What is Abnormal Psychology?

Abnormal psychology is the study of human behavior that differs from the norm in significant ways. The field studies the causes and manifestations of habits, behaviors, thoughts or basic drives that are different from others, and typically, result in significant impairment in life functioning. Clinical psychologists today seek to reduce the value judgments of the past regarding many facets of psychological conditions deemed abnormal. Abnormal technically just means "different from the norm." Clinical psychologists focus on whether or not a person's thoughts and behavior cause distress and social problems. Some abnormal psychological conditions can cause irrational or harmful behavior, either to the self or to others. There are four main criteria used to define abnormality in psychology.

Deviation from the Norm

Statistical criteria can be applied to emotions, thoughts and behaviors. When the intensity of these feelings or behaviors is either significantly higher or lower than the majority of people, the behaviors can be categorized as abnormal. Frequency of behavior and cognition is also important for whether or not a psychological condition meets this criterion. As one example, a person who has an episode of fear and distress upon seeing a spider once, but who is able to overcome this fear easily would be unlikely to be diagnosed with a phobia. Another person who is extremely fearful of spiders and frequently distressed when thinking about them would meet the criteria of frequency and significantly greater than normal fear, thus having a potential phobia.

Maladaptive Functioning

The functional effect of a person's feelings, behaviors and cognition is another important criterion for defining whether or not a psychological condition is abnormal. If the condition significantly affects a person's ability to care for themselves, have positive relationships, and function well in work or school, it can be classified as abnormal.

Distress and Discomfort

When a psychological condition causes significant personal distress, a third criteria for diagnosis and treatment can be made. Any neurosis, psychosis or cognitive difference such as developmental delay can cause a person to feel very distressed and unhappy. Social discomfort is also a hallmark, such as unhappiness at work, school or at home.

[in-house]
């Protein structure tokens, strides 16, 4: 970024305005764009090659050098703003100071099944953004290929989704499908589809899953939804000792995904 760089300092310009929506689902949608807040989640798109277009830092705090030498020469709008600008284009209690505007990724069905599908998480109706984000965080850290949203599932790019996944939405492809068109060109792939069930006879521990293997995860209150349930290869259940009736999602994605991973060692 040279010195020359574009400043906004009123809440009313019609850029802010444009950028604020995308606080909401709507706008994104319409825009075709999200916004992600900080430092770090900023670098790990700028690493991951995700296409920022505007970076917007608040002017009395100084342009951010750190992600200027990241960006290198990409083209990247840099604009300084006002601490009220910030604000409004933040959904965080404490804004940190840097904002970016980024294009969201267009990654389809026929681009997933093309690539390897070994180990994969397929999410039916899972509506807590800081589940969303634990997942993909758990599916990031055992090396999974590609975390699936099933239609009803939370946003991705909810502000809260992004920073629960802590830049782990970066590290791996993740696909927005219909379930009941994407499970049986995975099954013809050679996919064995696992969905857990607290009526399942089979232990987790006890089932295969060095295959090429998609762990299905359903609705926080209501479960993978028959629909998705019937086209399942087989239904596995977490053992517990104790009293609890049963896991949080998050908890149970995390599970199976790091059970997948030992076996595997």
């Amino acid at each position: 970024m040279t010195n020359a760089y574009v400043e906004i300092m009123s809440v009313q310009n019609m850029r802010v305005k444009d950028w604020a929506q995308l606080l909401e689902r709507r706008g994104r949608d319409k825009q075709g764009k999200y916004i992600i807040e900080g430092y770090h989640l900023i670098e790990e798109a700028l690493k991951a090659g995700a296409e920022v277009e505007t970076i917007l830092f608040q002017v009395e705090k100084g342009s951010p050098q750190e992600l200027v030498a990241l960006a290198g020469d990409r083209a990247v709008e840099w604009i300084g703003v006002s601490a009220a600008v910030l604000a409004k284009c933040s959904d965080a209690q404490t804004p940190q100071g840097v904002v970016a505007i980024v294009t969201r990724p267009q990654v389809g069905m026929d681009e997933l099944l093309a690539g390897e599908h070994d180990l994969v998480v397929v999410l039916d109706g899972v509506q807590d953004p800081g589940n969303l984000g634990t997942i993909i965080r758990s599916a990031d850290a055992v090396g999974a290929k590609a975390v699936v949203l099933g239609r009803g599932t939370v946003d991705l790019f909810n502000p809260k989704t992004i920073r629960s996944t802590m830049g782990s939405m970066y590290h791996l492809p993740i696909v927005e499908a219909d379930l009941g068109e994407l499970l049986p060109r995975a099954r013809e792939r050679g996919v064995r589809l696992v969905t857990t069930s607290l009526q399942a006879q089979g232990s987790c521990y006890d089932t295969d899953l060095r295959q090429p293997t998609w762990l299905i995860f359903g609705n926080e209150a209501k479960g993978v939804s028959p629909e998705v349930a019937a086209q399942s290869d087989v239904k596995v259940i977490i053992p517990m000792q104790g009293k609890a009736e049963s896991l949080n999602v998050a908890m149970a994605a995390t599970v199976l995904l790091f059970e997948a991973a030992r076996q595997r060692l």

Desirability

The desirability of a behavior or cognitive difference is the fourth factor used in determining whether or not a psychological condition is abnormal. A genius IQ falls outside the statistical norm, but most people would not say that geniuses are abnormal in a negative way. Individuals with developmental delays are considered to fall under the banner of abnormal psychology, because low cognitive abilities aren't desirable and cause more distress and discomfort than a genius-level IQ.

Some psychologists include varied abnormal categories that recognize that not all abnormal psychological conditions are bad, such as subnormal, supernormal, and paranormal. The Diagnostic and Statistical Manual is currently in its fifth edition, representing a mutually-agreed upon reference and diagnosis book for North American clinical psychologists and other mental health practitioners. In other areas of the world, the ICD-10, used by the World Health Organizations, offers a numerical category and range of disorders that fit under the banner of abnormal psychology.

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